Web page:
The story is, there was a girl named Tina who was really good at basketball. She had college scouts after her as a freshman. But she died in a car wreck in ’70 or ’71. After that, people started hearing a basketball bouncing and a girl’s voice in the locker room. My father knew one of the coaches there for 30 years, a guy named Al. Al told him one night as he was closing up, he turned off the lights to leave and heard a ball drop and roll. He turned the lights back on and didn’t see anything. When he got about halfway down the court, he heard a girl’s voice say, “Do you want to play a game?” He turned and ran, didn’t even lock up.

I used to coach volleyball there, and about three or four years ago, we were in the gym for practice one Saturday. The girls were setting the net up and facing me, so I was facing the main entrance. Off to the side were the cleaning supplies, and I saw all of them being flung into the air to all corners of the gym. I swear I saw it with my own two eyes. I can’t explain it; I can just say that in a highly trafficked area like a school or a church or a hospital, eventually some things happen that are unexplained. Maybe energy like that stays in a place.

Haunt 10

Parents used to warn children to get home before dark, lest a wampus attack them. Photo by Chris Edwards.

The Beastie Up I-77: Meet the Wampus, Iredell’s Bodacious, Voracious Cryptid

O.C. “Chip” Stonestreet III has researched and written about Iredell County history for most of his life. He studied under longtime Charlotte historian Dan Morrill at UNC Charlotte and taught 8th-grade history at Iredell County Schools for more than 30 years. He is also the author of Tales from Old Iredell County: Historical Legends, Murders, and Stories of the Unusual and Uniqueand They Called Iredell County Home. For the last 13 years, he’s penned a weekly column for the Statesville Record & Landmark. Here, he shares one of his favorite local legends:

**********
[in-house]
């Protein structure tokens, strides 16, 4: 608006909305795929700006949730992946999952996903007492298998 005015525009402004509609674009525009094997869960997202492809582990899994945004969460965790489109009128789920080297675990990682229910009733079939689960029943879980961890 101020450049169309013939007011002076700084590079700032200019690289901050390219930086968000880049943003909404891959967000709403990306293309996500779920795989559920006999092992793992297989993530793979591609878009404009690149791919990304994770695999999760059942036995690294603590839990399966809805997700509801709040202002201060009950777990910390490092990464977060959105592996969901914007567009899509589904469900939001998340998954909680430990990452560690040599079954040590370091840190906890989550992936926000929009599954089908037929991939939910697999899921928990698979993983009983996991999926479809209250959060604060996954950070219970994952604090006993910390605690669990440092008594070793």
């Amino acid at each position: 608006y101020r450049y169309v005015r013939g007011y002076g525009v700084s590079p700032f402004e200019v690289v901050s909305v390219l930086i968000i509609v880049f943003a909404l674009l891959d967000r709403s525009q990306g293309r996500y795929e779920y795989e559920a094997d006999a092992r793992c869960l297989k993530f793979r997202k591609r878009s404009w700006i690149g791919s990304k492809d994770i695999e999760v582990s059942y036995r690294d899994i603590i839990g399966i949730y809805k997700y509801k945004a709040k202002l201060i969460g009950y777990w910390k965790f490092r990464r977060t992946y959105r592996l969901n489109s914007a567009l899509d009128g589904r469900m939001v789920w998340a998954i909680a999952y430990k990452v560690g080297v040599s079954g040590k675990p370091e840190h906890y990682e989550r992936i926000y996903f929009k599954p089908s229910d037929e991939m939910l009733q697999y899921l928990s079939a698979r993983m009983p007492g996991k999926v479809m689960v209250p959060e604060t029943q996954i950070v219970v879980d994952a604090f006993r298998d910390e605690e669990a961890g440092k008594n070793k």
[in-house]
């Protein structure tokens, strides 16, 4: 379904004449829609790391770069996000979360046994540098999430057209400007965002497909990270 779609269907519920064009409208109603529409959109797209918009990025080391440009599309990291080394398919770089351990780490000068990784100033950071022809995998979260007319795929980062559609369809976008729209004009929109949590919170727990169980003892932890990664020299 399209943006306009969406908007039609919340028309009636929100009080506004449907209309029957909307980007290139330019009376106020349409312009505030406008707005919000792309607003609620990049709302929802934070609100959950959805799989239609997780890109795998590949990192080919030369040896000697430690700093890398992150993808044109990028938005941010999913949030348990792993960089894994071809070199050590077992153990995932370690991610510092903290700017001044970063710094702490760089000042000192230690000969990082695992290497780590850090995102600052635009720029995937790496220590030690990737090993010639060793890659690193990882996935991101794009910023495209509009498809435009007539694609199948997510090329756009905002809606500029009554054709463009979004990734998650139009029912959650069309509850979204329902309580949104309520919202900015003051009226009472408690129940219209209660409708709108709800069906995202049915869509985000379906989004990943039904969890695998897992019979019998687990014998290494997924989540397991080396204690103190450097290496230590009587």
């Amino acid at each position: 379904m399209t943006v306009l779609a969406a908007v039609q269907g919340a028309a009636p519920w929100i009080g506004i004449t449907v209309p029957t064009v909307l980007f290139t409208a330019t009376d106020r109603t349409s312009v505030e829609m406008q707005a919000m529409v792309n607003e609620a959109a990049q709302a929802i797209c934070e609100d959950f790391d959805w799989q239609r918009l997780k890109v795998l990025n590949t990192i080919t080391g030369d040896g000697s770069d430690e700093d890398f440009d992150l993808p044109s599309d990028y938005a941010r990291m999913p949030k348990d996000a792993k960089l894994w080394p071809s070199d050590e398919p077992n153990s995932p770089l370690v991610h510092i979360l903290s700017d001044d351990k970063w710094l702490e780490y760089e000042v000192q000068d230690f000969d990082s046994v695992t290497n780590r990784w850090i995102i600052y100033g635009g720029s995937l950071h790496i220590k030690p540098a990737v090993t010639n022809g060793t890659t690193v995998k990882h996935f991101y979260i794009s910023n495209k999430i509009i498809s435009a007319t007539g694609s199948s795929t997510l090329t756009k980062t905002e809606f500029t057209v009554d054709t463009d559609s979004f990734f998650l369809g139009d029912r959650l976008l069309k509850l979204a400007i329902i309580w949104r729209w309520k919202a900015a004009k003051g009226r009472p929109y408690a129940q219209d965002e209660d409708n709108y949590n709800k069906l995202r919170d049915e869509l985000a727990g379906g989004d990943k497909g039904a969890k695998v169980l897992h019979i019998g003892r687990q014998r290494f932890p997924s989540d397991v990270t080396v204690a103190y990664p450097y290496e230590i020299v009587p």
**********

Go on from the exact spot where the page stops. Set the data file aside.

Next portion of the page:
It’s difficult to know what to do with reports of a quadrupedal mammal, a voracious omnivore that first appeared in and around Statesville 130 years ago. It would be easy to dismiss the so-called “sightings” of the beast as practical jokes or the misidentification of native but elusive species, such as foxes, bobcats, or even coyotes.

And then there’s the problem that reports of the Santer, as it was first called, or the Wampus, as it was usually called in the 1930s, is still occasionally spotted.

Joseph P. Caldwell, editor of the Statesville Landmark and later The Charlotte Observer, introduced Iredell County readers to the Santer on the front page of his newspaper of August 28, 1890, with the headline, “The Antelope or Glutton—A New Sensation Among the Colored People.”

Some critics maintain that this initial story was pure fabrication—something to sell newspapers during a slow news time. According to one eyewitness, this is how the creature appeared: “It is made in the shape of a lion, has a thick, short head, and a thick woolly body up to its head from his fore shoulders and runs out thin at the other end with a long thin tail with a brush on the end of it. It is as long as Mr. Key’s big black dog and has a white breast. It is about as high as a half-grown hound but heavier. It has a loping motion and clears about eight feet at a lope … ” It was also said to have had a peculiar, piercing howl, sometimes described as sounding like “a woman’s cry from inside a rain barrel.”

The mysterious beastie was the chief topic of conversation around Iredell’s county seat in the days that followed. More rumors swirled. “It eats dogs, hogs, and young children bodaciously up and is a dangerous animal to be running loose …”

In those days, newspapers unabashedly copied stories, and The Landmark’s article was republished widely. Soon there were similar sightings around the Piedmont and even further afield. Eventually the sightings subsided, only to reappear now and then, here and there. There was a rash of sightings in the Troutman/Amity Hill area, then further south around Mooresville and so on, down toward the Catawba River. Parents sometimes used the creature as a bugaboo to herd children, as in, “Child, you’d better not play in the woods after dark, or the Wampus just might get you!”

There have been more recent sightings of an unknown, Loch Ness Monster-like animal, “Normie,” said to be a resident of Lake Norman. Whether this is our historical Santer or Wampus, or some new crypto-biological entity, remains to be seen—or, perhaps, not seen.

Taylor Bowler is lifestyle editor of this magazine.